The most recent comprehensive study of all of Arizona’s military installations by The Maguire Company in November 2017 found that U.S. Army Yuma Proving Ground's annual direct, indirect, and induced economic impact is in excess of $1.1. billion annually. Of the nearly $700 million in direct annual impact, nearly $250 million was the product of wages paid to the more than 2,000 civilians who work here. 

While impressive, these numbers were compiled prior to the creation of the Army Futures Command (AFC) in 2018. Since then, YPG has actively supported six of AFC’s Cross Functional Teams (CFTs) building the Army's future force, which seeks to retain overmatch with near-peer adversaries in a high intensity conflict. In the summer of 2020, YPG’s hosting of Project Convergence (PC), the Army’s largest capabilities demonstration of the year, brought in well over 900 visiting support personnel for as long as six weeks. The 2021 iteration of PC promises to be even larger.
The most recent comprehensive study of all of Arizona’s military installations by The Maguire Company in November 2017 found that U.S. Army Yuma Proving Ground's annual direct, indirect, and induced economic impact is in excess of $1.1. billion annually. Of the nearly $700 million in direct annual impact, nearly $250 million was the product of wages paid to the more than 2,000 civilians who work here.

While impressive, these numbers were compiled prior to the creation of the Army Futures Command (AFC) in 2018. Since then, YPG has actively supported six of AFC’s Cross Functional Teams (CFTs) building the Army's future force, which seeks to retain overmatch with near-peer adversaries in a high intensity conflict. In the summer of 2020, YPG’s hosting of Project Convergence (PC), the Army’s largest capabilities demonstration of the year, brought in well over 900 visiting support personnel for as long as six weeks. The 2021 iteration of PC promises to be even larger. (Photo Credit: U.S. Army)
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YUMA PROVING GROUND, Ariz.-- Given that the Yuma area is home to U.S. Army Yuma Proving Ground (YPG), Marine Corps Air Station Yuma and the Barry M. Goldwater Bombing Range (BMGR), the potential for military-related noise in the region is high.

Usually, though, when such noise is heard in populated areas, YPG is not the source of the sound.

The immense size of YPG’s range space, larger in area than the state of Rhode Island, makes the proving ground an ideal place for testing long-range artillery shells. YPG is the epicenter of testing related to the Army’s top modernization priority: long range precision fires. These artillery tests can take place at all hours of the day and night depending on the needs of the item under test: the high-speed cameras testers use to capture crisp images of projectiles in flight have forward looking infrared capability, which allows images to be captured at night without artificial light.

Whatever time of day they occur, YPG’s isolation and natural terrain bowl of mountains surrounding it on three sides usually mute the sound of these test fires so far as people who live in Yuma are concerned. Rarely, an atmospheric condition called an inversion, associated with upper level ridges, can create a ‘density barrier’ that reflects sound waves back to the ground and disperses them over wide areas. As such, people in locations far from the source of the sound might hear the muted crump of artillery fire during an inversion event.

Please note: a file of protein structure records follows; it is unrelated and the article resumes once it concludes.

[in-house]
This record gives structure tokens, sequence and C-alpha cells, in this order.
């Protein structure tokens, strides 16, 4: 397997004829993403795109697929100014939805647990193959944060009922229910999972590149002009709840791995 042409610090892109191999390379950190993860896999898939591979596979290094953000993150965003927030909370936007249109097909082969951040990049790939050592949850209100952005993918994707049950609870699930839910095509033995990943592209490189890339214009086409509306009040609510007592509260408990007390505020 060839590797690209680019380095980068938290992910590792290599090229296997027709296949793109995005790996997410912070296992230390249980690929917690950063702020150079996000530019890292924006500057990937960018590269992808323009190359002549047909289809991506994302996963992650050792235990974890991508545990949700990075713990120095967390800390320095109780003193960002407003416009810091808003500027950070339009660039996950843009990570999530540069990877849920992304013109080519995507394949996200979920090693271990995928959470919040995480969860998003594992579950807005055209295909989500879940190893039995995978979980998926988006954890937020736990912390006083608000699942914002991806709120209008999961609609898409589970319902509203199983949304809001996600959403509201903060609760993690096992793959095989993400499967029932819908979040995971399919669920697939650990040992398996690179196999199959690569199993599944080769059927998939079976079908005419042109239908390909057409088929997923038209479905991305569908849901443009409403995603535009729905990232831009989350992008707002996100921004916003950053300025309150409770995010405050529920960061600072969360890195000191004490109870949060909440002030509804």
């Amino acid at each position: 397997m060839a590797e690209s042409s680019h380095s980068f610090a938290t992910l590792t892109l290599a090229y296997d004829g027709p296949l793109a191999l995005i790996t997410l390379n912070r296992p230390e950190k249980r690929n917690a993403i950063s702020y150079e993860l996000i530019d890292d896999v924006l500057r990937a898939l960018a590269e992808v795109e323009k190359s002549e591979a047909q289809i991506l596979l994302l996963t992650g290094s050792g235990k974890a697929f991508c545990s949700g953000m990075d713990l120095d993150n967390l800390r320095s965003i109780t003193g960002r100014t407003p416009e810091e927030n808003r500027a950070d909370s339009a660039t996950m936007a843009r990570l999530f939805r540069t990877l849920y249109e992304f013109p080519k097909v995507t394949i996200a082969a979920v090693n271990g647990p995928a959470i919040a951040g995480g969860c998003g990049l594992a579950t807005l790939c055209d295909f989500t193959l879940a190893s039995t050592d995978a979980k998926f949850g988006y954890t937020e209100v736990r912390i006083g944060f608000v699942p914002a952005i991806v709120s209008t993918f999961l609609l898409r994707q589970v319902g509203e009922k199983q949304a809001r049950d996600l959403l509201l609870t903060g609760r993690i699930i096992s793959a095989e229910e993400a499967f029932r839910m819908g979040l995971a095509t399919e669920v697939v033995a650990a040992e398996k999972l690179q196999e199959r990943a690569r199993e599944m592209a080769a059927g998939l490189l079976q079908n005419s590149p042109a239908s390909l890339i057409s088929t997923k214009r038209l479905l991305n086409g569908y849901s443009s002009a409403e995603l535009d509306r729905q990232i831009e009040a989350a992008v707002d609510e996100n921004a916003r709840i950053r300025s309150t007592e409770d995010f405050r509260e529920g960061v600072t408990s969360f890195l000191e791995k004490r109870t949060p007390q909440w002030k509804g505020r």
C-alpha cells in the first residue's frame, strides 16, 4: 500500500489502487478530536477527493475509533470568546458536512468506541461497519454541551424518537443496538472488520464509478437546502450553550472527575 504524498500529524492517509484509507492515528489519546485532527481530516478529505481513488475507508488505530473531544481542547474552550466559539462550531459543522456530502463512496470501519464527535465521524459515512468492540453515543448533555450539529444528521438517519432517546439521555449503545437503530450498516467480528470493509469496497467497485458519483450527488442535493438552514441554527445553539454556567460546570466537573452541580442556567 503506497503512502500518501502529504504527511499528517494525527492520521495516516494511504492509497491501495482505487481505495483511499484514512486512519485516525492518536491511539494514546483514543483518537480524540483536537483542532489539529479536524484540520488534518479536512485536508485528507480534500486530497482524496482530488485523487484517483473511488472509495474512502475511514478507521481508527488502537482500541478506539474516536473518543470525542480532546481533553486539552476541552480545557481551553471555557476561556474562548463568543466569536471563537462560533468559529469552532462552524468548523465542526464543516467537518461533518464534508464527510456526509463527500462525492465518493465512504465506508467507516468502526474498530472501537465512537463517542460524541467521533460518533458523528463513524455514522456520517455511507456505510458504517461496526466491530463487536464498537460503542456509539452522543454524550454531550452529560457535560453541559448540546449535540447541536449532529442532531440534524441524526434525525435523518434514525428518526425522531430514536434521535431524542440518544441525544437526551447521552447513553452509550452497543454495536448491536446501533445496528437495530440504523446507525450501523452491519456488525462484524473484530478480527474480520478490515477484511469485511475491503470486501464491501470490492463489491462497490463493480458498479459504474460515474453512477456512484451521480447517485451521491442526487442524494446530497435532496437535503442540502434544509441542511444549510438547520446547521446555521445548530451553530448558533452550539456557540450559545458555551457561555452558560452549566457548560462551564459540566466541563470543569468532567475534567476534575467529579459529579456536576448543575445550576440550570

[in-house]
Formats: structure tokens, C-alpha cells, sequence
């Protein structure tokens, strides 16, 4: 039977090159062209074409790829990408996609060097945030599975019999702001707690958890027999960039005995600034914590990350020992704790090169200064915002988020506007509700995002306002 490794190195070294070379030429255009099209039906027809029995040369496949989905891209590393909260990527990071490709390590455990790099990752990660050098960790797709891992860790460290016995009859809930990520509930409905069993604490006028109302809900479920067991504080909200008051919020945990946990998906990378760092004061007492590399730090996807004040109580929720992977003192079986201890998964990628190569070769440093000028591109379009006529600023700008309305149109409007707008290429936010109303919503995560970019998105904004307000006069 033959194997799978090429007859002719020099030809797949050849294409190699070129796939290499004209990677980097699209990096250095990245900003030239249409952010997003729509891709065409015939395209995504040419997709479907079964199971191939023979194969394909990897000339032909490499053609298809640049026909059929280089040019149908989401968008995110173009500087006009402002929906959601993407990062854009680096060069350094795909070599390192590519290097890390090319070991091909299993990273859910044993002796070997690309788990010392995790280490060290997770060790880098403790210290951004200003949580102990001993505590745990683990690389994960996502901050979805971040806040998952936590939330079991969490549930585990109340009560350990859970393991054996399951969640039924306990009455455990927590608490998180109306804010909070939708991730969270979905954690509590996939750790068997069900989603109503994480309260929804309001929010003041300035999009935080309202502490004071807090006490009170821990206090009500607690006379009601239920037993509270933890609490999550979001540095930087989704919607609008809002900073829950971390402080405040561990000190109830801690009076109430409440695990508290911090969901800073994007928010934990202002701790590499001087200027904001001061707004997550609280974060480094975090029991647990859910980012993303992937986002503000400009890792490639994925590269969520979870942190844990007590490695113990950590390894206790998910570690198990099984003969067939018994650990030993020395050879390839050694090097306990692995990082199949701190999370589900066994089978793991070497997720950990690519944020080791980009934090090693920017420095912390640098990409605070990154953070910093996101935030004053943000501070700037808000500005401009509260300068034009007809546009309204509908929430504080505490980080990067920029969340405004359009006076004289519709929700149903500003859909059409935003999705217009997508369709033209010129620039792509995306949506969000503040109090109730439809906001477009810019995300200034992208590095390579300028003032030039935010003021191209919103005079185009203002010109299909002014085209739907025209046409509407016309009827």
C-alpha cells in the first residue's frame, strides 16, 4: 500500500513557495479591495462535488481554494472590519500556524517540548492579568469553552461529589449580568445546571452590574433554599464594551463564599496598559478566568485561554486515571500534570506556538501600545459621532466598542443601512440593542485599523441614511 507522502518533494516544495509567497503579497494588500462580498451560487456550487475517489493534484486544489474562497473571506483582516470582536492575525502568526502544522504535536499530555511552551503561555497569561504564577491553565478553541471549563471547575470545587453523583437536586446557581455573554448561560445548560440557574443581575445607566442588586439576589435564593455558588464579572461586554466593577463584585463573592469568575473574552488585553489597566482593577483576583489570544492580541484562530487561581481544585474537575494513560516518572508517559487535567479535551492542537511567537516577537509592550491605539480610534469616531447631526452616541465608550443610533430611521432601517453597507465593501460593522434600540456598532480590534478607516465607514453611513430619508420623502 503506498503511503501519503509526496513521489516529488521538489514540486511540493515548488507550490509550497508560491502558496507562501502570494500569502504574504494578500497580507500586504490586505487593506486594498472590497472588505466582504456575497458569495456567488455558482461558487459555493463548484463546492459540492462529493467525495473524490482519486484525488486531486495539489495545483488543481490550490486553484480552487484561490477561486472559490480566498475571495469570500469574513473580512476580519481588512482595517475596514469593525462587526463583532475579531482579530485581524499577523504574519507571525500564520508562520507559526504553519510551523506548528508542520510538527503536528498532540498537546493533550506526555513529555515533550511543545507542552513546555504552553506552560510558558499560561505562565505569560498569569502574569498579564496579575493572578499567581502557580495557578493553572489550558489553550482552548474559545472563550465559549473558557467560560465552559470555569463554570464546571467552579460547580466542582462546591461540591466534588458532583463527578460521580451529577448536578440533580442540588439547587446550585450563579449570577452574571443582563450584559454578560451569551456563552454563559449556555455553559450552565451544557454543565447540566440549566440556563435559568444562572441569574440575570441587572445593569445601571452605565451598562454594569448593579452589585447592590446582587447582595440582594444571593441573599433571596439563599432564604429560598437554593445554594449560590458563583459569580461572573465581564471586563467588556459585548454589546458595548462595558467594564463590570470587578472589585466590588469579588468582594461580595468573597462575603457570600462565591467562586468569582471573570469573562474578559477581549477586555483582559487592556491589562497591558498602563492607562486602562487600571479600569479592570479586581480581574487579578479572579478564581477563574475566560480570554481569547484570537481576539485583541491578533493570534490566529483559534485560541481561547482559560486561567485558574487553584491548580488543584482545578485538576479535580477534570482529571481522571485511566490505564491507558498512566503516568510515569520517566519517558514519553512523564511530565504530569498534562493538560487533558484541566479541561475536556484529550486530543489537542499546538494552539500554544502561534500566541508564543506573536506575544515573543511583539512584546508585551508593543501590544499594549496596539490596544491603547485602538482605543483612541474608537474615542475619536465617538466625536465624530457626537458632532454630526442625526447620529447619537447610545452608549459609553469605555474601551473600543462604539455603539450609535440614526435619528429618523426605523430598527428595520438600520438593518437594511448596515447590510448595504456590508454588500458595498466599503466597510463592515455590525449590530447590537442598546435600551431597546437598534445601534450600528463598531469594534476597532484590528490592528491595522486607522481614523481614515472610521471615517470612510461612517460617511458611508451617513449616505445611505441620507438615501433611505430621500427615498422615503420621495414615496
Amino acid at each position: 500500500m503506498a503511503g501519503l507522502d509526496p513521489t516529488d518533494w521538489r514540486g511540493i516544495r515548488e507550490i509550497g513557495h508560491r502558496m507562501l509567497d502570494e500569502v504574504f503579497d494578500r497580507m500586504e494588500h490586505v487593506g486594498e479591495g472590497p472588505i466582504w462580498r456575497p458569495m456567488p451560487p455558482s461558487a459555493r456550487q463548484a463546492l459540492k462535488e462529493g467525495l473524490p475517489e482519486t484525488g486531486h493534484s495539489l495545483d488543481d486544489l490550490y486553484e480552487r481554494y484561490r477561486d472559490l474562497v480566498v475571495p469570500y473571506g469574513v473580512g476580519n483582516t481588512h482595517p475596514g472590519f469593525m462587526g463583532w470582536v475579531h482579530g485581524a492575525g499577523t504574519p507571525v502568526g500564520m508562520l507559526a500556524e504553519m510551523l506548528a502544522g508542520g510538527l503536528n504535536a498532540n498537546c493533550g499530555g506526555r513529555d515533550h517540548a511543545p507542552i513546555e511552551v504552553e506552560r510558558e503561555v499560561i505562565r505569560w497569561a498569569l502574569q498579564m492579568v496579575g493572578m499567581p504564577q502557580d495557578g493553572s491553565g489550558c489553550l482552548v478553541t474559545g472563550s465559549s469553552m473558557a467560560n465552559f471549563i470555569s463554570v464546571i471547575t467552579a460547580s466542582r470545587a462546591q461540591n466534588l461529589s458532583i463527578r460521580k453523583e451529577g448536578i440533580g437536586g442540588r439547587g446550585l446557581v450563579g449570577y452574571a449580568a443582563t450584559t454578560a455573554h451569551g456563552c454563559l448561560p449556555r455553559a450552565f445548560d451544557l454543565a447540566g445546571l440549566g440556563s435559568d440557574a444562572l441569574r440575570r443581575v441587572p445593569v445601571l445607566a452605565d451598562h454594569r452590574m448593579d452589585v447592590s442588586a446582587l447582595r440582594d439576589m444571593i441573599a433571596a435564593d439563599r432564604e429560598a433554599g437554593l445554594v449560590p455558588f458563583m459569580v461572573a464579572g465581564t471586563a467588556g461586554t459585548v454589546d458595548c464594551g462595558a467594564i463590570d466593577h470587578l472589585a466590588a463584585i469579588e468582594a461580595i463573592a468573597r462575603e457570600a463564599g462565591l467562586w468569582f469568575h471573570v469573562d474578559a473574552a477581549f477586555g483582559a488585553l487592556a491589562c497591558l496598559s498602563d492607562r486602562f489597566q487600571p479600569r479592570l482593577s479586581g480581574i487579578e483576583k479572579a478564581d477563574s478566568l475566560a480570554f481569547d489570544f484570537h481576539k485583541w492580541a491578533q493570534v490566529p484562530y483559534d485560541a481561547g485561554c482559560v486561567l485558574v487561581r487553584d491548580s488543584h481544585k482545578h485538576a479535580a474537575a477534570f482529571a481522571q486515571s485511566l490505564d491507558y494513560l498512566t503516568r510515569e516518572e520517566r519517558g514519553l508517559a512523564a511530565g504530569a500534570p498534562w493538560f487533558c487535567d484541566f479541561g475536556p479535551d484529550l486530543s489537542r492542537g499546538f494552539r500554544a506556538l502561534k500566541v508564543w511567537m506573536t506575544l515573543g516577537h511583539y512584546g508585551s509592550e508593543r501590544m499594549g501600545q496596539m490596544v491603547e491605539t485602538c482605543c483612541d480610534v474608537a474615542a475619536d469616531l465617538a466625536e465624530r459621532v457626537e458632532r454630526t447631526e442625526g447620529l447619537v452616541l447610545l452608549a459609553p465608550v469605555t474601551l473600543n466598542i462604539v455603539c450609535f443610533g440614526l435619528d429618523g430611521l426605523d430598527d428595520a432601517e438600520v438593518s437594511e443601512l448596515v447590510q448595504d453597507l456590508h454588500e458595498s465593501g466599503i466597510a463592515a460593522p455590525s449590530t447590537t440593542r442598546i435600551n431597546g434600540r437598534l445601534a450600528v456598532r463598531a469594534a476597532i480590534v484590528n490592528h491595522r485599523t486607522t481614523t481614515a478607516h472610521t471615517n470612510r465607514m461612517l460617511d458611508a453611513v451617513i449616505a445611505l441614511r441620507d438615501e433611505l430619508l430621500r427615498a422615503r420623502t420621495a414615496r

YPG’s vast size also includes nearly 2,000 square miles of restricted airspace, with clear, stable air and an extremely dry climate where inclement weather is a rarity. All of these factors make the post highly coveted for aviation testing, and YPG’s specialty is helping to prove the airworthiness of a given airframe once weapons systems and sensors are integrated into it. YPG’s aviation personnel are testing some of the most cutting-edge platforms around, but none of the proving ground's aviation testing ever causes a sonic boom.

“We don’t allow aircraft to break the sound barrier in our air space,” said Hugh Lottinger, range operations manager. “We aren’t conducting that type of testing, so we have no reason for that to occur.”

Testing is YPG’s bread and butter, but the proving ground also hosts training activities for Soldiers, Marines, and even various civilian law enforcement agencies. However, these operations usually aren’t responsible for noise heard by the general public, either.

“If we support demolitions or artillery training, the sound generated would be equivalent to what is produced by test operations,” said Luis Arroyo, chief of the Training Exercise Management Office. “The size and scope of training operations here is miniscule compared to the test operations. It is extremely unlikely that anyone in the City of Yuma or the Yuma Foothills will hear anything related to training operations at YPG.”

These and all other test and training activities at YPG are conducted in extremely remote locations that are far from any populated areas. Tests and training missions are all done in accordance with Army regulations that require surface danger zones to ensure that all possible hazards are contained within that zone.

Putting military equipment through punishing testing at YPG ensures it is safe and effective prior to the time when a Soldier or Marine’s life may depend on it. So far as the general public is concerned, this fact is orders of magnitude louder than the noise of our operations.